Thursday, February 17, 2011

Marked for Murder (PRC, 1945)

by Mark Gabrish Conlan • Copyright © 2011 by Mark Gabrish Conlan • All rights reserved

On Monday night Charles and I had watched a considerably less exalted movie: Marked for Murder, a 1945 PRC production which despite its noir-ish title was actually a “B” Western starring stalwart Tex Ritter (who’d played a singing cowboy in a series for Grand National in the 1930’s — and though neither was a major studio, there was a considerable gap between a quality-conscious independent like Grand National and a grind-’em-out company like PRC whose few quality films seem to have come about almost by accident) and PRC regular Dave O’Brien in yet another tale about the war between sheepherders and cattle ranchers. Local attorney Tex Haines (Tex Ritter), when he isn’t hanging around his office leading folk-music sings (he and a pair of tall, gangly young men billed as the Milo Twins open the movie with a quite nice version of the folk song “Froggie Went A-Courtin’” — odd that there’d be a song recorded by both Tex Ritter and Bruce Springsteen! — and though the rest of the songs in the film are a bit disappointing after that one, they’re still a lot of fun to hear), is working with Texas Rangers Dave Wyatt (Dave O’Brien) and Panhandle Perkins (Guy Wilkerson) to forestall a range war — only they get lured out of town and decoyed and the war nearly starts anyway.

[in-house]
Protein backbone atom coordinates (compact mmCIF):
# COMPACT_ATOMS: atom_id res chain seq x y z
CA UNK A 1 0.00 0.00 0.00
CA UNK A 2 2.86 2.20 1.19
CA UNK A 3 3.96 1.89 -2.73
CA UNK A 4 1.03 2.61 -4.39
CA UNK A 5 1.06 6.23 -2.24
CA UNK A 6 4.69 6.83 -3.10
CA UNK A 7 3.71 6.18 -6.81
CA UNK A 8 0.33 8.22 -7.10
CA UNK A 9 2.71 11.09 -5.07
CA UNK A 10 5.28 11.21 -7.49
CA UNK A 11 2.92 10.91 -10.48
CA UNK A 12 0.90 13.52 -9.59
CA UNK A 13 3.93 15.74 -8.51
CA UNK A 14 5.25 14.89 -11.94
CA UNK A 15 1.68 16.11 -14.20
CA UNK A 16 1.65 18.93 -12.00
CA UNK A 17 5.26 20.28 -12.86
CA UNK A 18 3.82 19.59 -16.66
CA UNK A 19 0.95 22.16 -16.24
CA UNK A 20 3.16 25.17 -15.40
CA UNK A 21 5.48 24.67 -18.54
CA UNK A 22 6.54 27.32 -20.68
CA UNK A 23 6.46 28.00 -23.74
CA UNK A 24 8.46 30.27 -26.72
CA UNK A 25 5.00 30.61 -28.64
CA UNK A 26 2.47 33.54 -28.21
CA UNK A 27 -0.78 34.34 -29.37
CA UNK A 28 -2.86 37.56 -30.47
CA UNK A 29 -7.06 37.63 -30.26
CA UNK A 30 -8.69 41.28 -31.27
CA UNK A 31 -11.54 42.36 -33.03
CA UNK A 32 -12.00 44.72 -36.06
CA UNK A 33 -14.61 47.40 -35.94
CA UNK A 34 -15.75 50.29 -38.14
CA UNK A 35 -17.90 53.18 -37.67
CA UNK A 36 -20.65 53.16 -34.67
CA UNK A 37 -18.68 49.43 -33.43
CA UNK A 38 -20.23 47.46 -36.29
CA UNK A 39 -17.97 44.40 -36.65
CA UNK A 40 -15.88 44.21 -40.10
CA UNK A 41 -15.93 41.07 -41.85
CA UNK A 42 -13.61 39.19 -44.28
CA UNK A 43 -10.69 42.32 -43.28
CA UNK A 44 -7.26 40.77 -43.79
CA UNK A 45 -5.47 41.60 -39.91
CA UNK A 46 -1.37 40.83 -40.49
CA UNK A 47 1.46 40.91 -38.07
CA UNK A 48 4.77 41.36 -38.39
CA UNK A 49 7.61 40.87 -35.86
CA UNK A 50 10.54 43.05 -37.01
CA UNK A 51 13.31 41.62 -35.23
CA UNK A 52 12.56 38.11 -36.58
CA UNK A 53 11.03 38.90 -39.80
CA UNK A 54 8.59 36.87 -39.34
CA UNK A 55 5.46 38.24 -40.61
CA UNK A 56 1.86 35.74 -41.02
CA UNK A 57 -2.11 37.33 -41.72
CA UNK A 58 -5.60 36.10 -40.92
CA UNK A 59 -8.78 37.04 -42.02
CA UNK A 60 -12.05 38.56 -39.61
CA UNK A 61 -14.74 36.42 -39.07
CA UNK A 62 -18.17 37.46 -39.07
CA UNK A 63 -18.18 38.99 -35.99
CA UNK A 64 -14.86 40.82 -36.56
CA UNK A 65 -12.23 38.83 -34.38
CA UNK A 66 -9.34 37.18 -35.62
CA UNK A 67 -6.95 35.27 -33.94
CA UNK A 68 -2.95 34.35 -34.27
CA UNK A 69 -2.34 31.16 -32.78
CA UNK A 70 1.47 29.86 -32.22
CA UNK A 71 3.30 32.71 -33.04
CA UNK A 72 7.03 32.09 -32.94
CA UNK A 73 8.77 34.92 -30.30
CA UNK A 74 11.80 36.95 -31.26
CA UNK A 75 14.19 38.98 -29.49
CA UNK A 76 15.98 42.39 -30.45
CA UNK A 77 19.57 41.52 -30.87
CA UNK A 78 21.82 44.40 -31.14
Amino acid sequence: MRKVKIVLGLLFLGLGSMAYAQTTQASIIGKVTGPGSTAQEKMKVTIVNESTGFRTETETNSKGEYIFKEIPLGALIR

It’s not much of a movie but it’s strikingly directed by movie veteran Elmer Clifton — some of it’s plainly shot in the manner of a million “B” Westerns before it but some of it looks almost noir (but then Ritter was prone to that sort of thing — one of his better Grand National films, Rollin’ Plains, features a climactic sequence in which actor Hobart Bosworth is made up as a ghost to try to force a confession from the no-goodniks who tried to kill him, and it’s one of the spookiest things ever put on screen in what’s ordinarily considered a pretty inoffensive genre) — and it’s fun, though it’s at its most entertaining when Ritter and/or the Milo Twins are singing. Ritter had a long career and his most famous film is one in which he didn’t actually appear on screen: High Noon, in which he sang the famous song throughout (and sang it beautifully, with a chilling restraint absolutely appropriate for the movie and a far cry from Frankie Laine’s strained, overwrought dramatics on the hit record on Columbia); in 1962 he recorded an album with Stan Kenton for Capitol, and in the 1970’s, when country violinist Charlie Daniels gave a typically snotty interview in which he said he’d pay $10,000 to any jazz musician who could make a decent country record, Stan Kenton’s manager sent him a bill for $10,000, a copy of the Kenton/Ritter LP and a note from Kenton saying, “It was a real pleasure to record with Tex Ritter. He was a real gentleman” — as compared to he didn’t have to say whom!